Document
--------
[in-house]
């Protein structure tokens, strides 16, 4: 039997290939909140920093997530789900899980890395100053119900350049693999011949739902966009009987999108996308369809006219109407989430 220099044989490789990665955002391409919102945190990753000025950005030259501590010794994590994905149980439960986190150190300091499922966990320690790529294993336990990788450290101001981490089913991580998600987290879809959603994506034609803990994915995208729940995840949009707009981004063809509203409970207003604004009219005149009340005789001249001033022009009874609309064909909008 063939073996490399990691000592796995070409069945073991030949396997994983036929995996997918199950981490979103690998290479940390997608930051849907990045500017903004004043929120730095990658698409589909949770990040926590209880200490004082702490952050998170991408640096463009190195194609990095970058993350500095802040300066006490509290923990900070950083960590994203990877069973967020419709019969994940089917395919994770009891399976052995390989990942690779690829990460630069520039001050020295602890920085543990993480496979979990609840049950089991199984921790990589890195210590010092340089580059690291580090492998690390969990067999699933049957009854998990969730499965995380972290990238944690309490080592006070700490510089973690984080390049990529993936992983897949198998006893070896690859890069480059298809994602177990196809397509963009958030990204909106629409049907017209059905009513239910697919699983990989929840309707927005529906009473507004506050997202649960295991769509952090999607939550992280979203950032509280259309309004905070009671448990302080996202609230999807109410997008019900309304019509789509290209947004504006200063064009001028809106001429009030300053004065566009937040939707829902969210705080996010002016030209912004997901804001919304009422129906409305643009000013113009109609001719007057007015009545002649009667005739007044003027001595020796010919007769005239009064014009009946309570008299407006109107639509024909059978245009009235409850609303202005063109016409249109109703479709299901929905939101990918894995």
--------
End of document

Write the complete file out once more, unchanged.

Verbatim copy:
[in-house]
């Protein structure tokens, strides 16, 4: 039997290939909140920093997530789900899980890395100053119900350049693999011949739902966009009987999108996308369809006219109407989430 220099044989490789990665955002391409919102945190990753000025950005030259501590010794994590994905149980439960986190150190300091499922966990320690790529294993336990990788450290101001981490089913991580998600987290879809959603994506034609803990994915995208729940995840949009707009981004063809509203409970207003604004009219005149009340005789001249001033022009009874609309064909909008 063939073996490399990691000592796995070409069945073991030949396997994983036929995996997918199950981490979103690998290479940390997608930051849907990045500017903004004043929120730095990658698409589909949770990040926590209880200490004082702490952050998170991408640096463009190195194609990095970058993350500095802040300066006490509290923990900070950083960590994203990877069973967020419709019969994940089917395919994770009891399976052995390989990942690779690829990460630069520039001050020295602890920085543990993480496979979990609840049950089991199984921790990589890195210590010092340089580059690291580090492998690390969990067999699933049957009854998990969730499965995380972290990238944690309490080592006070700490510089973690984080390049990529993936992983897949198998006893070896690859890069480059298809994602177990196809397509963009958030990204909106629409049907017209059905009513239910697919699983990989929840309707927005529906009473507004506050997202649960295991769509952090999607939550992280979203950032509280259309309004905070009671448990302080996202609230999807109410997008019900309304019509789509290209947004504006200063064009001028809106001429009030300053004065566009937040939707829902969210705080996010002016030209912004997901804001919304009422129906409305643009000013113009109609001719007057007015009545002649009667005739007044003027001595020796010919007769005239009064014009009946309570008299407006109107639509024909059978245009009235409850609303202005063109016409249109109703479709299901929905939101990918894995």